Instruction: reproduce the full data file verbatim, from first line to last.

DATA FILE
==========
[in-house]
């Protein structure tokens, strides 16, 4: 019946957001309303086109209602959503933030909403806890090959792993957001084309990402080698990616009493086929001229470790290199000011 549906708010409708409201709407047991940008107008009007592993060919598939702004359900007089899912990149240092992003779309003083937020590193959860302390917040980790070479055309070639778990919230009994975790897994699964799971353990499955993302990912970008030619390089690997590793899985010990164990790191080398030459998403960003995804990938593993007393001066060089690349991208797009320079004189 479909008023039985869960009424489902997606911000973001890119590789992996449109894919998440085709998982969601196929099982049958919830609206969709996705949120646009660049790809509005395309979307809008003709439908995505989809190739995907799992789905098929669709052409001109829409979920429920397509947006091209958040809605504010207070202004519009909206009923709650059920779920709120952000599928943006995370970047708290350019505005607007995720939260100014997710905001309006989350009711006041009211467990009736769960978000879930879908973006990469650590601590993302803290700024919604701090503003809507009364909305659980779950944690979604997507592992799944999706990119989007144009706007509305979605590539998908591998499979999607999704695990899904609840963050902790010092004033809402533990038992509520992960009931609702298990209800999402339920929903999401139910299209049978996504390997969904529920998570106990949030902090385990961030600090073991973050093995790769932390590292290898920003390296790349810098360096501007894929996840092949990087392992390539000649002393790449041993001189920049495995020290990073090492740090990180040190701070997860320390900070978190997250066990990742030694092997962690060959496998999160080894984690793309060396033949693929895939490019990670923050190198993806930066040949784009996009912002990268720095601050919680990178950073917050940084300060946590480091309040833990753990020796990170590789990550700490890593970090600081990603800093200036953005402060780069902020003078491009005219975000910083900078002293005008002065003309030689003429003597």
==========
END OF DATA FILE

[in-house]
């Protein structure tokens, strides 16, 4: 019946957001309303086109209602959503933030909403806890090959792993957001084309990402080698990616009493086929001229470790290199000011 549906708010409708409201709407047991940008107008009007592993060919598939702004359900007089899912990149240092992003779309003083937020590193959860302390917040980790070479055309070639778990919230009994975790897994699964799971353990499955993302990912970008030619390089690997590793899985010990164990790191080398030459998403960003995804990938593993007393001066060089690349991208797009320079004189 479909008023039985869960009424489902997606911000973001890119590789992996449109894919998440085709998982969601196929099982049958919830609206969709996705949120646009660049790809509005395309979307809008003709439908995505989809190739995907799992789905098929669709052409001109829409979920429920397509947006091209958040809605504010207070202004519009909206009923709650059920779920709120952000599928943006995370970047708290350019505005607007995720939260100014997710905001309006989350009711006041009211467990009736769960978000879930879908973006990469650590601590993302803290700024919604701090503003809507009364909305659980779950944690979604997507592992799944999706990119989007144009706007509305979605590539998908591998499979999607999704695990899904609840963050902790010092004033809402533990038992509520992960009931609702298990209800999402339920929903999401139910299209049978996504390997969904529920998570106990949030902090385990961030600090073991973050093995790769932390590292290898920003390296790349810098360096501007894929996840092949990087392992390539000649002393790449041993001189920049495995020290990073090492740090990180040190701070997860320390900070978190997250066990990742030694092997962690060959496998999160080894984690793309060396033949693929895939490019990670923050190198993806930066040949784009996009912002990268720095601050919680990178950073917050940084300060946590480091309040833990753990020796990170590789990550700490890593970090600081990603800093200036953005402060780069902020003078491009005219975000910083900078002293005008002065003309030689003429003597």